Image result for image of university baptist church fairbanks alaskaYes, the Red Cross, United Way, and other charities do good work at what they do, but they aren’t doing what God has commanded Christians to do, so I put my resources where God says they will do the most good. There are plenty of other people to provide “rice” to those in need while ignoring the more important issue of salvation and evangelism.

The primary recipient of my limited charitable-giving funds is University Baptist Church in Fairbanks, Alaska. It’s a Great Commission Baptist church, part of the Southern Baptist Convention. Being in Alaska, it’s been “fun” (not) all these decades to try to explain the geography of being a member of an Southern Baptist church. We’re Southern Baptist, but only a handful of the members have ever lived in the South. Our pastor is from Oklahoma. One of our deacons was born in Mississippi. That’s as close to “southern” that we get. So saying we’re a Great Commission Baptist church just geographically makes more sense. Besides “Great Commission Baptist” puts the emphasis where it ought to be — on the mission Jesus gave His disciples … to spread the gospel.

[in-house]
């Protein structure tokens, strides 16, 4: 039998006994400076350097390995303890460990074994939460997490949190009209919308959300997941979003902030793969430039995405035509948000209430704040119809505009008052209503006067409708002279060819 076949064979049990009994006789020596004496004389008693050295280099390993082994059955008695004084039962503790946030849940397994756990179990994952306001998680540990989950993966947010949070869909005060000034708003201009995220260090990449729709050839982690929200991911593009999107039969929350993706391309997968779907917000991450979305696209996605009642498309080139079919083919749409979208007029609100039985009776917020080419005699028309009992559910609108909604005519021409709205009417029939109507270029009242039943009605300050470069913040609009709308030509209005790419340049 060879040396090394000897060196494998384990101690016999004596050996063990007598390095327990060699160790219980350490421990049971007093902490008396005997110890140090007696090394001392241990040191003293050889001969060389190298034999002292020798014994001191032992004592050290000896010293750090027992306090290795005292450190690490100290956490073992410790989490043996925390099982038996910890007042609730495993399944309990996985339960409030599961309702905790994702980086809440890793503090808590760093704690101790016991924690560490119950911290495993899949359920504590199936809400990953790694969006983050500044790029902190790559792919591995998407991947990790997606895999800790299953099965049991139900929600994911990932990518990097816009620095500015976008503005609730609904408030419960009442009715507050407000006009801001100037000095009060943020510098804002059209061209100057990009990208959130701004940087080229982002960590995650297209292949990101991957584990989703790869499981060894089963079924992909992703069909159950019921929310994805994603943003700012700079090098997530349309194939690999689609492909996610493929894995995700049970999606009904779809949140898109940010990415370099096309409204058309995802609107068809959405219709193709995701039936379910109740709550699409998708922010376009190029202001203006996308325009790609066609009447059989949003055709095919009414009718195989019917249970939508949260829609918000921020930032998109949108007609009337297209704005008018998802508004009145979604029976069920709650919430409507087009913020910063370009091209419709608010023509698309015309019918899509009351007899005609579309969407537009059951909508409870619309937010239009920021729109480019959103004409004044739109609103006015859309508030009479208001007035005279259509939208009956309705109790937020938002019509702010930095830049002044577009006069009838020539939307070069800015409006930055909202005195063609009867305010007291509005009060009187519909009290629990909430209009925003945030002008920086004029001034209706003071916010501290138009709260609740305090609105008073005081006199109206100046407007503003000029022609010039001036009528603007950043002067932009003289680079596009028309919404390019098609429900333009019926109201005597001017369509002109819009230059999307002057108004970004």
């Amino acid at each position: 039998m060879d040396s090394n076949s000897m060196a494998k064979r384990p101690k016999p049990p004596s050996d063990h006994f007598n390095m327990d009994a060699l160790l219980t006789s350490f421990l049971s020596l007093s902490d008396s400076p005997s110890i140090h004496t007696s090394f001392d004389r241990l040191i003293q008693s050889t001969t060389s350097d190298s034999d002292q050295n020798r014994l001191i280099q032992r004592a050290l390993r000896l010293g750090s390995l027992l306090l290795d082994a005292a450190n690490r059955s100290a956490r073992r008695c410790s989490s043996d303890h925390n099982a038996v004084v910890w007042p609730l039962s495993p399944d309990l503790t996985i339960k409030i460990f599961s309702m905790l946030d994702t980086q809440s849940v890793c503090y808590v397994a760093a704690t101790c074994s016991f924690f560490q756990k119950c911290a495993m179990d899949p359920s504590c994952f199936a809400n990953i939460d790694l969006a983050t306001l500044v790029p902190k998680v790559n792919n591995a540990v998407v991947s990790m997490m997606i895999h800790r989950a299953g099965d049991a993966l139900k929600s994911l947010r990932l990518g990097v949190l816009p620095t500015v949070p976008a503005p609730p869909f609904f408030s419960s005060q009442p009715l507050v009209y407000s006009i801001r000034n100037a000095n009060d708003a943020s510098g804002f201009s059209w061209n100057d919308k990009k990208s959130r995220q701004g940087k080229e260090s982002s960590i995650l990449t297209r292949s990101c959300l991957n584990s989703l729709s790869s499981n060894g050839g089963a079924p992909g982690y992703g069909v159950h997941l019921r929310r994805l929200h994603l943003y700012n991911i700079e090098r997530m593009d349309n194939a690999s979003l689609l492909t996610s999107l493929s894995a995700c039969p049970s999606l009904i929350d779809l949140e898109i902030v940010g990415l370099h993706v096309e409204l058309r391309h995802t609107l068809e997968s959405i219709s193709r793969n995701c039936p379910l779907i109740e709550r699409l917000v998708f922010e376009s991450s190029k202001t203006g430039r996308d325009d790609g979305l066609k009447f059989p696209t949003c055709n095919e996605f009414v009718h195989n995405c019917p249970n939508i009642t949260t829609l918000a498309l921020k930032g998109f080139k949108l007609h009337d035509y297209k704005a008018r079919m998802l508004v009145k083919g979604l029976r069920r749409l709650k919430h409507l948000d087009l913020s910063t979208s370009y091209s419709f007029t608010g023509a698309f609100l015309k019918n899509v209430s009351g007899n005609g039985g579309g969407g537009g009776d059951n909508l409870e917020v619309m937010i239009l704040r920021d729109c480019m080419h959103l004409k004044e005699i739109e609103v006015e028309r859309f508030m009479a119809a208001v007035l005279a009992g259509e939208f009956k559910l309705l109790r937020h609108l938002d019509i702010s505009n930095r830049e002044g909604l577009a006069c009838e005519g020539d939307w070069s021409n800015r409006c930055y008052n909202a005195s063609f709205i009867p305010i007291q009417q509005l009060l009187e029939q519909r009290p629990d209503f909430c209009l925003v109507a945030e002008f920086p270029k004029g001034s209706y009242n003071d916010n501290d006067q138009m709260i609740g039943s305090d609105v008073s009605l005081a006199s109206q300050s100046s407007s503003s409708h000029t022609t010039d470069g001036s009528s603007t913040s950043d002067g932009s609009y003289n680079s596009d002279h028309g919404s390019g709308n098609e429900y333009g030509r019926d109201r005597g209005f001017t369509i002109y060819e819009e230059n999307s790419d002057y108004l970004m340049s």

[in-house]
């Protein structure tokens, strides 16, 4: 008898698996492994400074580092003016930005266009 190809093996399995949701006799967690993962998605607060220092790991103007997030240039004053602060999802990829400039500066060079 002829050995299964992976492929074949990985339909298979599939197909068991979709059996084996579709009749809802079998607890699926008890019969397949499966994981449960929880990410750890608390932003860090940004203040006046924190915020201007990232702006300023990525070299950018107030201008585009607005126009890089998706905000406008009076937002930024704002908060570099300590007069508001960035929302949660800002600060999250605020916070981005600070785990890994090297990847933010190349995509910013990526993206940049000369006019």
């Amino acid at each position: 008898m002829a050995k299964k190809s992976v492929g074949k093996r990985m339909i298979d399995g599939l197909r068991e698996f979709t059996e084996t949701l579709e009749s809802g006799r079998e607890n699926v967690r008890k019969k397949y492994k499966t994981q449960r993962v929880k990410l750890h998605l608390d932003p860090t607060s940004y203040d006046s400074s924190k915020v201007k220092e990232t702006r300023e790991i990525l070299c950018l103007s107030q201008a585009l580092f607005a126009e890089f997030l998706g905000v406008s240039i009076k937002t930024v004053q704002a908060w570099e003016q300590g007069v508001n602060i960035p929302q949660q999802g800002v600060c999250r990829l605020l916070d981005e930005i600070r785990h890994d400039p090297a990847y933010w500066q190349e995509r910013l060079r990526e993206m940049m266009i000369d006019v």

Image result for image of university baptist church fairbanks alaska*Although this article includes photographs of UBC church members, in keeping with my promise not to invade my family’s privacy, they were taken from the church website and none of them include me or mine.